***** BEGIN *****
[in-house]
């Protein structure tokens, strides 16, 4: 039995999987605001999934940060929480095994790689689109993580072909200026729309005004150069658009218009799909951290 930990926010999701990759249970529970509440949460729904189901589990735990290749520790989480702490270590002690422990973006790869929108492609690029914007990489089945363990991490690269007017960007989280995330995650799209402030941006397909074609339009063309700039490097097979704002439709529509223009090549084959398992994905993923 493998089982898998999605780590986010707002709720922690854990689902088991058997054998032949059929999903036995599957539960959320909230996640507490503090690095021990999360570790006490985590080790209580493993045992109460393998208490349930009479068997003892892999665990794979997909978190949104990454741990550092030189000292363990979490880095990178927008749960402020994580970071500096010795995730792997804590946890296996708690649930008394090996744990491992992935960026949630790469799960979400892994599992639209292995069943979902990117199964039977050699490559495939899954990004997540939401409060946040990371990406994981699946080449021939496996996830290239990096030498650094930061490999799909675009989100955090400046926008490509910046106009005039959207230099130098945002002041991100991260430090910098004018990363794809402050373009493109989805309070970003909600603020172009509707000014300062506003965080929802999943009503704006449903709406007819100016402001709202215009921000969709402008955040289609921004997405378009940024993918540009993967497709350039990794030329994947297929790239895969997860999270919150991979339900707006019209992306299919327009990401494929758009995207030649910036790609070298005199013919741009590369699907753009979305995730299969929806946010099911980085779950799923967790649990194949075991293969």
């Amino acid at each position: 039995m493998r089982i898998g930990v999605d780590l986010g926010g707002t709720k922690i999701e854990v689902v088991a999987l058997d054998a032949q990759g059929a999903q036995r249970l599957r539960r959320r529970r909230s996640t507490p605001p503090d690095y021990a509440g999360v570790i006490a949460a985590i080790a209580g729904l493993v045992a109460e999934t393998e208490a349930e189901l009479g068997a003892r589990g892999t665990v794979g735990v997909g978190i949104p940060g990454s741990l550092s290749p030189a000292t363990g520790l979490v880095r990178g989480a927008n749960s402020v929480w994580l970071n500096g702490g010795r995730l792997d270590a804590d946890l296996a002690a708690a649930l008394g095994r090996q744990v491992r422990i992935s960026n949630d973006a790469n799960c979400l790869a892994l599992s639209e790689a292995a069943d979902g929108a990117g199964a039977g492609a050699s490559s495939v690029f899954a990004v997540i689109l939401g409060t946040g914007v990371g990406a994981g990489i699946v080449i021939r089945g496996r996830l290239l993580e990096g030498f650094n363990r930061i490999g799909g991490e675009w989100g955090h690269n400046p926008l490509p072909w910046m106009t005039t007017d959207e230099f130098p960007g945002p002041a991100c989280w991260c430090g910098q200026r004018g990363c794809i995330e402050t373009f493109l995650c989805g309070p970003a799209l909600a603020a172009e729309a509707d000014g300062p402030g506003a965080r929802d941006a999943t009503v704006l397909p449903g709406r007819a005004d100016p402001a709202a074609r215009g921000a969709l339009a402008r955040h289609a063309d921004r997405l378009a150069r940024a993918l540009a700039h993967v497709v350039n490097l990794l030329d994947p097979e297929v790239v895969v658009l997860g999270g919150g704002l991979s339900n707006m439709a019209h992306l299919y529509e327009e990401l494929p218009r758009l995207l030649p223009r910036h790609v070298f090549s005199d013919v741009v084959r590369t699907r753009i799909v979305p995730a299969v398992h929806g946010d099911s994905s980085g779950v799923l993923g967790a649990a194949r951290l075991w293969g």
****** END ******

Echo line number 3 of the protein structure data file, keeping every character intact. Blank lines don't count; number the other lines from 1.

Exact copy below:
């Amino acid at each position: 039995m493998r089982i898998g930990v999605d780590l986010g926010g707002t709720k922690i999701e854990v689902v088991a999987l058997d054998a032949q990759g059929a999903q036995r249970l599957r539960r959320r529970r909230s996640t507490p605001p503090d690095y021990a509440g999360v570790i006490a949460a985590i080790a209580g729904l493993v045992a109460e999934t393998e208490a349930e189901l009479g068997a003892r589990g892999t665990v794979g735990v997909g978190i949104p940060g990454s741990l550092s290749p030189a000292t363990g520790l979490v880095r990178g989480a927008n749960s402020v929480w994580l970071n500096g702490g010795r995730l792997d270590a804590d946890l296996a002690a708690a649930l008394g095994r090996q744990v491992r422990i992935s960026n949630d973006a790469n799960c979400l790869a892994l599992s639209e790689a292995a069943d979902g929108a990117g199964a039977g492609a050699s490559s495939v690029f899954a990004v997540i689109l939401g409060t946040g914007v990371g990406a994981g990489i699946v080449i021939r089945g496996r996830l290239l993580e990096g030498f650094n363990r930061i490999g799909g991490e675009w989100g955090h690269n400046p926008l490509p072909w910046m106009t005039t007017d959207e230099f130098p960007g945002p002041a991100c989280w991260c430090g910098q200026r004018g990363c794809i995330e402050t373009f493109l995650c989805g309070p970003a799209l909600a603020a172009e729309a509707d000014g300062p402030g506003a965080r929802d941006a999943t009503v704006l397909p449903g709406r007819a005004d100016p402001a709202a074609r215009g921000a969709l339009a402008r955040h289609a063309d921004r997405l378009a150069r940024a993918l540009a700039h993967v497709v350039n490097l990794l030329d994947p097979e297929v790239v895969v658009l997860g999270g919150g704002l991979s339900n707006m439709a019209h992306l299919y529509e327009e990401l494929p218009r758009l995207l030649p223009r910036h790609v070298f090549s005199d013919v741009v084959r590369t699907r753009i799909v979305p995730a299969v398992h929806g946010d099911s994905s980085g779950v799923l993923g967790a649990a194949r951290l075991w293969g």